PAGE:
WINFIELD | Bike paths were touted as a good use for revenue from the town's new tax increment financing district at Monday's meeting of the Redevelopment Commission.
Joe Gacsy, a Winfield Plan Commission member who attended the meeting as a resident, suggested the idea as a way to allow residents living along 109th Avenue to safely get to the restaurants, stores and library branch on Randolph Street.
Commissioner Karen Pimentel said the bike paths from such 109th subdivisions as Trees, Wyndance and Deer Creek would help young families access more facilities in town.
Getting more people into that central district also would help attract more businesses to the area, said Corky Duquette, a Redevelopment Commission member.
Dave Anderson, a Winfield Town Council member and commission president, suggested that for the May 20 meeting the Winfield master plan be examined and that more information be gathered about bike paths.
“I’ll email Mitch Barloga (nonmotorized transportation and greenways planner with the Northwestern Indiana Regional Planning Commission) on Tuesday for more information about bike paths,” he said. “Maybe we can bring NIRPC in on this.”
The TIF district, known as the Winfield 109th Avenue and Randolph Street Economic Development Area, was established by the commission in February and includes all commercial and business properties along those streets within the town’s borders.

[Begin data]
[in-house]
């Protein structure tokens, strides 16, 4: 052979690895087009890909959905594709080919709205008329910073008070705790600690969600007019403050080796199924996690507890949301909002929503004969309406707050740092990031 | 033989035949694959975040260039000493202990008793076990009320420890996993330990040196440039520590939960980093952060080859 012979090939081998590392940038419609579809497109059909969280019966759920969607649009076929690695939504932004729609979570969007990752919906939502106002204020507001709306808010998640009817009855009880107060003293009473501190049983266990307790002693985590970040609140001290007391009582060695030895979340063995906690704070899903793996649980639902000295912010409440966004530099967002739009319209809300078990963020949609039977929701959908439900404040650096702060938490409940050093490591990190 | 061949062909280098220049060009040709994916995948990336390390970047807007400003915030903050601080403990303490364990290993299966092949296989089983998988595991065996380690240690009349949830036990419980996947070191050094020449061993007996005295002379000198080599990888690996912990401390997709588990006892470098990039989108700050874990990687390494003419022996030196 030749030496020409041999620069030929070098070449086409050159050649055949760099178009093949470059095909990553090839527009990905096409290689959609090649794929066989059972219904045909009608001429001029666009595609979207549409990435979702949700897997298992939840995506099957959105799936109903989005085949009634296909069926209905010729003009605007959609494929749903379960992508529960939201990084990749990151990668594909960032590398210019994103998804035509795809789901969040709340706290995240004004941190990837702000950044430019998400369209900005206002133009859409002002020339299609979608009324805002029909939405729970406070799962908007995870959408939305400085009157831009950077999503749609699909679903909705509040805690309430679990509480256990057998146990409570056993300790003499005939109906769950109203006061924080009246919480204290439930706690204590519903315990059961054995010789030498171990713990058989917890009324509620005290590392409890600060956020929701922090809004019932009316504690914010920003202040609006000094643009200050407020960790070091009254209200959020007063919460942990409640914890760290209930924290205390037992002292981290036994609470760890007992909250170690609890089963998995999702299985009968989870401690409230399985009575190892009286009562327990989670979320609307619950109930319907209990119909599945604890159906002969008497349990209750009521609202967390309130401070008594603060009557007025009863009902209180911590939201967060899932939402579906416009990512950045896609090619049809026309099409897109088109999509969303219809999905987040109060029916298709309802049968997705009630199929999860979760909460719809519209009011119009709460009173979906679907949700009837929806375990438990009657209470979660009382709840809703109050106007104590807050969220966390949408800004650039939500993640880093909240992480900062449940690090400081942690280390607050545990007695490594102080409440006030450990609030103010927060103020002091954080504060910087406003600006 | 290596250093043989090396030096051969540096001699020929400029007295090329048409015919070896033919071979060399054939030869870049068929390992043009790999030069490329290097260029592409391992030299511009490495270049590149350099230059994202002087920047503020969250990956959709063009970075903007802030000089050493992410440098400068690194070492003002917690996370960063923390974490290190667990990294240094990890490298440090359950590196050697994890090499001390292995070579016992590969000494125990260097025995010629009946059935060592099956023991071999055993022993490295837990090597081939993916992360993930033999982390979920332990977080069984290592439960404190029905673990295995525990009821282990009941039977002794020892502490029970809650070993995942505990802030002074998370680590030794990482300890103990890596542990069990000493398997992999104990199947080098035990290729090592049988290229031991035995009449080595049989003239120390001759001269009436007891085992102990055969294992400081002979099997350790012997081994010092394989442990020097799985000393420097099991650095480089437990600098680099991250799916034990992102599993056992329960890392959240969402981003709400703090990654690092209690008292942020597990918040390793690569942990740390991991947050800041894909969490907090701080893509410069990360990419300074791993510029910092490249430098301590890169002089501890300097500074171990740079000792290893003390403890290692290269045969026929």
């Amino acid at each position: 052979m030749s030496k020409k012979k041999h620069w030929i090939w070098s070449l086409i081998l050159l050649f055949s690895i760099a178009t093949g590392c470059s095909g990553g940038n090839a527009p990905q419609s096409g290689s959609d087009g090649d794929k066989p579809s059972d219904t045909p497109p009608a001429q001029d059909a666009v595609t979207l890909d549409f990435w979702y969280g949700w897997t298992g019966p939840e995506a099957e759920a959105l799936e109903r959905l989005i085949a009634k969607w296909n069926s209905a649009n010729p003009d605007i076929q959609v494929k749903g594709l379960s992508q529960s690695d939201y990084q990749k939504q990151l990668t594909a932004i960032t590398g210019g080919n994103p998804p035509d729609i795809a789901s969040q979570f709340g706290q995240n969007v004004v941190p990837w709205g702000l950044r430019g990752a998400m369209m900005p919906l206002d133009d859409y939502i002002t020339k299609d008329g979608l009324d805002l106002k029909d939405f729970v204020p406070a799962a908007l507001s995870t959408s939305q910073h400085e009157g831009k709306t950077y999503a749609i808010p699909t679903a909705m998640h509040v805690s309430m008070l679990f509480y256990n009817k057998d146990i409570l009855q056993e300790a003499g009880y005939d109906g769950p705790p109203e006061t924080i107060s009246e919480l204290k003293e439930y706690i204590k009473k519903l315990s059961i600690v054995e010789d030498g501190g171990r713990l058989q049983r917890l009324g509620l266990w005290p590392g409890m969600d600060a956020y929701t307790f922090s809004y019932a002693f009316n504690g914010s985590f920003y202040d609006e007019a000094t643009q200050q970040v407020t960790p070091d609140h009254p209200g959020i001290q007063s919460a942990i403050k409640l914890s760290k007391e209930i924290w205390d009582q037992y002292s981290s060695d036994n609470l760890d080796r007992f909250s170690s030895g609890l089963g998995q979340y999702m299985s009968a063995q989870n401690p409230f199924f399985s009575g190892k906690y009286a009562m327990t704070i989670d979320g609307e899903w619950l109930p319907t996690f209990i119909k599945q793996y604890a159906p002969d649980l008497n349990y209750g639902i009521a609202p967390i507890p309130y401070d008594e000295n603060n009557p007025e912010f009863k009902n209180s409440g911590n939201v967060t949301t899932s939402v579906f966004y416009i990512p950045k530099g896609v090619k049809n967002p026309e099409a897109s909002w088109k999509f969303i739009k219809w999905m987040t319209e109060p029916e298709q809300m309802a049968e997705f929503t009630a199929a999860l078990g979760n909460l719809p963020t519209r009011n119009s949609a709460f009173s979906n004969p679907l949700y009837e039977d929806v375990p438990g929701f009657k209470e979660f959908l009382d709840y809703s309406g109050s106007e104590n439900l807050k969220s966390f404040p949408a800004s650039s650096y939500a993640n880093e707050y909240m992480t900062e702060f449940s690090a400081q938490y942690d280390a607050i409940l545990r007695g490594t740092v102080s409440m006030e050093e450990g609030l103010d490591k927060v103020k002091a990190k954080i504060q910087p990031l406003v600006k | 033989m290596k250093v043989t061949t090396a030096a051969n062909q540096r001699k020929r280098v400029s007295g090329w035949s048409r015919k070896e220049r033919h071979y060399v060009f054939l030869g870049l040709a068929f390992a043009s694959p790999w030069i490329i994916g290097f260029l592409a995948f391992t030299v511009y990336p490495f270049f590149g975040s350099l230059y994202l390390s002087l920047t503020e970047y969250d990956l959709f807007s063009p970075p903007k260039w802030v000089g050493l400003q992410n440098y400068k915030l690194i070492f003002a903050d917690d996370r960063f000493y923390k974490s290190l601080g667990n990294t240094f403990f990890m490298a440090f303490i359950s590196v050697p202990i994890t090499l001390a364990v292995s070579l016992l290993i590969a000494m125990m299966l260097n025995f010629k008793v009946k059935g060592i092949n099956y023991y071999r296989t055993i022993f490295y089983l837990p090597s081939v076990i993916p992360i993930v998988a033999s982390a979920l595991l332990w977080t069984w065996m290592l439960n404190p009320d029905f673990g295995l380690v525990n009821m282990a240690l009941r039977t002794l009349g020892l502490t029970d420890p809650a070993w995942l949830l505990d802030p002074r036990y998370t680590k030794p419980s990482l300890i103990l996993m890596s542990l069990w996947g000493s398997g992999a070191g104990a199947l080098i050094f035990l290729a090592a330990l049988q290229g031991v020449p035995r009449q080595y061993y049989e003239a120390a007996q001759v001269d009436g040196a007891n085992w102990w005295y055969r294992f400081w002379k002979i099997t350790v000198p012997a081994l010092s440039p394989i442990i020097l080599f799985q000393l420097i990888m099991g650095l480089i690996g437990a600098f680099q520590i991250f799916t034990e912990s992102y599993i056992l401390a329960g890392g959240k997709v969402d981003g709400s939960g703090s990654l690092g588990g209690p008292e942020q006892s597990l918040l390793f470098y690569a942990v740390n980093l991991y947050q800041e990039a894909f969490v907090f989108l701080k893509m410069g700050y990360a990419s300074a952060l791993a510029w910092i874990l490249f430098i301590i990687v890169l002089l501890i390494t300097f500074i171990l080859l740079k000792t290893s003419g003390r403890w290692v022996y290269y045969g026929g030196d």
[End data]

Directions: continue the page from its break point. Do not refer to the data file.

A TIF district generates income only from commercial property taxes, not residential taxes. The funds can be used for infrastructure improvements in the district and to attract more businesses to town. The money will be controlled by the Winfield Redevelopment Commission.
Revenue from the TIF district will be based on future increases in assessed value. The baseline is the 2012 assessed value determined by the Lake County assessor’s office and sent out March 31, said Rick Anderson, Winfield clerk-treasurer. How much money the district will bring in will be determined by the county’s 2013 assessment released in 2014.
Dave Anderson said, “We need to start planning how to use the dollars we will receive from the TIF."
The money the town initially will receive won't be enough to fund larger projects such as water and sewer improvements, said Thomas Hoffman, a nonvoting member of the Redevelopment Commission representing the Crown Point School Board.
“We need to start small," he said.
Two major focuses examined by the Redevelopment Commission are ways to bring residents into the business district without having to drive and how to attract more businesses to Winfield’s town center at 109th and Randolph.
One idea that drew a lot of positive comments from the Redevelopment Commission members was bike paths.